The alias summons and complaint were served upon Nationale in Switzerland by registered mail, return receipt requested. Federal Rules 4(e) and 4(f) authorize service outside the State in which the District Court sits in any manner prescribed by State law.[14] Rule 4(i) sanctions this procedure even if the party must be served abroad.[15] Magnaflux Corp. v. Foerster, 223 F. Supp. 552 (N.D. Ill., 1963). Rule 4:4-4(d) of the New Jersey Superior Court provides that, subject to due process, a foreign corporation may be served by such receipted mailing at its principal place of business.[16]

 
Nationale attacks the service thus effected under Rule 4, F.R.C.P. and Rule 4:4-4(d) N.J.R.C.P. on three grounds:
 
1) That § 293, as a special statute applicable to these facts, supercedes the more general provisions of Rule 4(e) *230 by virtue of the canon of construction reaffirmed in Fourco;
 
2) That Rule 4(e) itself requires that service be made under § 293 rather than under a State statute;
 
3) "Alternatively, and regardless of the exclusiveness of 35 U.S.C. § 293 "Nationale does not have those minimum contacts with New Jersey which are necessary to assert jurisdiction over it with due process of law.

The first two grounds may be disposed of briefly. Under either theory of the relationship between § 293 and Rule 4, the practical result would be this: whenever a foreign patentee or his agent could not be found within this District, and service had to be made by mail or publication, process could issue only from the District Court of the District of Columbia.

Here, again, Nationale misapplies the Fourco decision. In Fourco the Court did follow the general canon of construction that "specific terms prevail over the general in the same or another statute which otherwise might be controlling." 353 U.S. at 228, 77 S. Ct. at 791, 1 L. Ed. 2d 786. But this canon was not applied in vacuo. The Court had first ascertained that the original patent venue statute, re-enacted as § 1400(b), was specifically intended to constrict the prior broad patent venue which had been abused. Id., 224-228, 77 S. Ct. 787; Stonite Co. v. Melvin Lloyd, 315 U.S. 561, 62 S. Ct. 780, 86 L. Ed. 1026, (1942). The Court concluded from the analysis in Stonite, and subsequent legislative history that the special venue statute was not intended "to dovetail with the general provisions relating to the venue of civil suits," but rather to independently control all infringement suits. 353 U.S. at 225, 77 S. Ct. at 790; and supra, p. 226 n. 5.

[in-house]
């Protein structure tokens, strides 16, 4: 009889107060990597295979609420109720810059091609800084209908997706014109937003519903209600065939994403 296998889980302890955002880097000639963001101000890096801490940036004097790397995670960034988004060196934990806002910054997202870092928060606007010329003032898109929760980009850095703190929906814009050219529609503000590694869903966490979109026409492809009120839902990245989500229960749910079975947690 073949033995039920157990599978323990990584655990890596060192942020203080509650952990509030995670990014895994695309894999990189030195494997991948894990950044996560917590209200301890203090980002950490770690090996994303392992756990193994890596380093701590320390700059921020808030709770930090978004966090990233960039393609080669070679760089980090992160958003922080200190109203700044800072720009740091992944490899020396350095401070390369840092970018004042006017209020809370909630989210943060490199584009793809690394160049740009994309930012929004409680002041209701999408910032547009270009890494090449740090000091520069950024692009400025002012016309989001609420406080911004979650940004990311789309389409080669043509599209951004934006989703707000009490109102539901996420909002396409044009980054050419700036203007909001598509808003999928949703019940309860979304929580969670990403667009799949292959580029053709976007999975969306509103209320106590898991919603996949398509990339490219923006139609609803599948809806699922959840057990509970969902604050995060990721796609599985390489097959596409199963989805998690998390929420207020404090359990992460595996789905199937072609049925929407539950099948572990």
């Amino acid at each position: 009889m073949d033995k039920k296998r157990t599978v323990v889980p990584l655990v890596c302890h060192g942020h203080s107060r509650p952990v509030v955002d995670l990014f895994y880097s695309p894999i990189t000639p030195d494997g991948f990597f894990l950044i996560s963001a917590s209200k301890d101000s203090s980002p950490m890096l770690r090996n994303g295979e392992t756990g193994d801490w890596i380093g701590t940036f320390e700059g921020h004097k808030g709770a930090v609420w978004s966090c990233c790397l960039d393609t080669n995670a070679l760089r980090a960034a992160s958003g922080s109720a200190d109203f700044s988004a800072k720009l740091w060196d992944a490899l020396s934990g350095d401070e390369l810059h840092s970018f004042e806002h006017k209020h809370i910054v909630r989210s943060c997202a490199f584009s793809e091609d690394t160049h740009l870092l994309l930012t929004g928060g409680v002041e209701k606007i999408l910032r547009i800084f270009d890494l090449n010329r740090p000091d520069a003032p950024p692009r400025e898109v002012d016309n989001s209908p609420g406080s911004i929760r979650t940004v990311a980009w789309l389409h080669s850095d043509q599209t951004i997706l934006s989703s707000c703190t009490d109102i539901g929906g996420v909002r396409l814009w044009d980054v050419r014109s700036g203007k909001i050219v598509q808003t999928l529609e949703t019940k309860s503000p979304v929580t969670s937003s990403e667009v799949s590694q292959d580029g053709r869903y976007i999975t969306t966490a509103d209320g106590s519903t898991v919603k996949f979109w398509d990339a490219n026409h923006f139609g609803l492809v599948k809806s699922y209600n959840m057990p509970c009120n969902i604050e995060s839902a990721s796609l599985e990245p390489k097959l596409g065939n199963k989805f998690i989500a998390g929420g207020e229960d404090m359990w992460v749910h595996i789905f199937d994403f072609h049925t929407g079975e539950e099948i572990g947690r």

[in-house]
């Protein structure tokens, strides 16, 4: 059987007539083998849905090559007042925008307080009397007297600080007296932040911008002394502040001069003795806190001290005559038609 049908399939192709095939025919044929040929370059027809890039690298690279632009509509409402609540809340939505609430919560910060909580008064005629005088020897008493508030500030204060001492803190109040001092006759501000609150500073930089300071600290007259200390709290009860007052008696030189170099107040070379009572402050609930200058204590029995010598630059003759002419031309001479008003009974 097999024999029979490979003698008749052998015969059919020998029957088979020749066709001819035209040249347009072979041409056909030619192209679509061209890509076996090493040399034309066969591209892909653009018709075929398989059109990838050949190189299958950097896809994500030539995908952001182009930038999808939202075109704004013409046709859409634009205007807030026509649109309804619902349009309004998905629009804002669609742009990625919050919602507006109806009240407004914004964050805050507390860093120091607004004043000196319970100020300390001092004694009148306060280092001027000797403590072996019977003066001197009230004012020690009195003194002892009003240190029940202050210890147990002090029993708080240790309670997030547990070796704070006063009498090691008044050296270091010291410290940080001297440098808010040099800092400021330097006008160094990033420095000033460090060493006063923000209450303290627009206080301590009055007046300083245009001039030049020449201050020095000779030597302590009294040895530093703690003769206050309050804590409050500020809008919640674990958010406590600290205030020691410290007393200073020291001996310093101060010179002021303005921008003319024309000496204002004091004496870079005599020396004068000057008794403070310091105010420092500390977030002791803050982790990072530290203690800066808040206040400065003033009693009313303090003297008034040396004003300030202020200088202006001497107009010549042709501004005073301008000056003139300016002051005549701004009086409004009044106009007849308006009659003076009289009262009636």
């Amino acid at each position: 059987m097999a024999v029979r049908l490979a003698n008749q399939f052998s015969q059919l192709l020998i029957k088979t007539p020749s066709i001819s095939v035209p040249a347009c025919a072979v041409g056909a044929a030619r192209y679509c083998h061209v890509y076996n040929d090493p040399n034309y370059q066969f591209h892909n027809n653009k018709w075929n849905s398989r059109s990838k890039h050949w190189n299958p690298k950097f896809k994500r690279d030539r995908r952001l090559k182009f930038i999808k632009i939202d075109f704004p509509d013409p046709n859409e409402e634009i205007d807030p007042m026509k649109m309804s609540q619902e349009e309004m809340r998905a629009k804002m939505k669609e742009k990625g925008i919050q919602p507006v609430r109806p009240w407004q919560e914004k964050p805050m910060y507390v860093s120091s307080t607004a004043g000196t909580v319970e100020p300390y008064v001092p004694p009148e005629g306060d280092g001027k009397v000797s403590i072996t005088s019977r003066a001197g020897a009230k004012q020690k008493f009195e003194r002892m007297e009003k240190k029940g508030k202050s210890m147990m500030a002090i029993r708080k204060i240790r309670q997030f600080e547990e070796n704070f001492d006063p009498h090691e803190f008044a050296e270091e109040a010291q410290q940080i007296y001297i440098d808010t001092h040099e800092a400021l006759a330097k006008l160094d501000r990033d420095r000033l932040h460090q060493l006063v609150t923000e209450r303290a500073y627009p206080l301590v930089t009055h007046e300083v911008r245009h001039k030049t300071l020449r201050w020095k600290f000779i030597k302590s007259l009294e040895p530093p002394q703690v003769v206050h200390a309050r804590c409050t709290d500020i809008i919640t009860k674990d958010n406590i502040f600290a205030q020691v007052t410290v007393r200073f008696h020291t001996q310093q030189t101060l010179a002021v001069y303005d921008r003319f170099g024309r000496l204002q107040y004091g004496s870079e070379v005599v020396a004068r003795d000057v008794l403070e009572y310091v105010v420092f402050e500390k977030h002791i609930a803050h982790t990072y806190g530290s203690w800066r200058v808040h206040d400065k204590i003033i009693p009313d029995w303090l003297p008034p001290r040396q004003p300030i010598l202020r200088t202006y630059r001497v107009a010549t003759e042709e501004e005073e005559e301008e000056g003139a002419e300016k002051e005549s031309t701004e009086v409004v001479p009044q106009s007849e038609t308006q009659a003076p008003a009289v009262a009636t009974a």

In the case of the service provisions of § 293 and Rule 4(e), the purpose was quite the contrary. Section 293 was designed to broaden a plaintiff's ability to bring foreign defendants within the reach of a Federal Court, supra, p. 227. Rule 4(e) clearly was designed "to dovetail" with past and future Federal process statutes. Indeed, it incorporates all of them by express reference. Unlike the separate venue statutes before the Court in Fourco, these two provisions do not conflict; they are to be read in pari materia. To suggest that such special statutes as § 293 must somehow "supercede the general provisions of Rule 4" is to nullify this express incorporation, and to distort the rationale of the Fourco holding.

The sequence of enactment must also be kept in mind. Rule 4(e) was not amended to permit service under State long arm statutes until 1963. Hence, in 1952 Section 293 was needed to effect service whenever the defendant could not be found within the State. With the amendment of Rule 4(e), it now is needed in fewer situations than before. Where the legislative intent is so clear, there is no basis for mechanically applying the aforesaid canon to narrow plaintiff's alternatives by precluding reference to the liberal service provisions of the Federal rules.[17] Moreover, even if the second half of Rule 4(e) referring to State law is considered separately and, incorrectly, *231 deemed in "conflict" with § 293, the Rule would prevail.[18]

Next, Nationale argues that even if Rule 4(e) is not superceded, its own terms require service under a Federal process statute rather than a State provision if the Federal statute is available.

This interpretation finds some slight support in Rule 4(e) on its face,[19] but is nonetheless erroneous. The background of the 1963 Amendments to the Rules, which added the second sentence, indicate that Rule 4(e) as amended was intended to present the plaintiff with the alternatives of proceeding along the State or Federal route.

First, it was assumed by the Supreme Court when the Amendments were promulgated, that State "long arm" statutes would apply to Federal question as well as diversity actions.[20] This was recently confirmed. United States v. First National City Bank, 379 U.S. 378, 381, 85 S. Ct. 528, 13 L. Ed. 2d 365 (1965).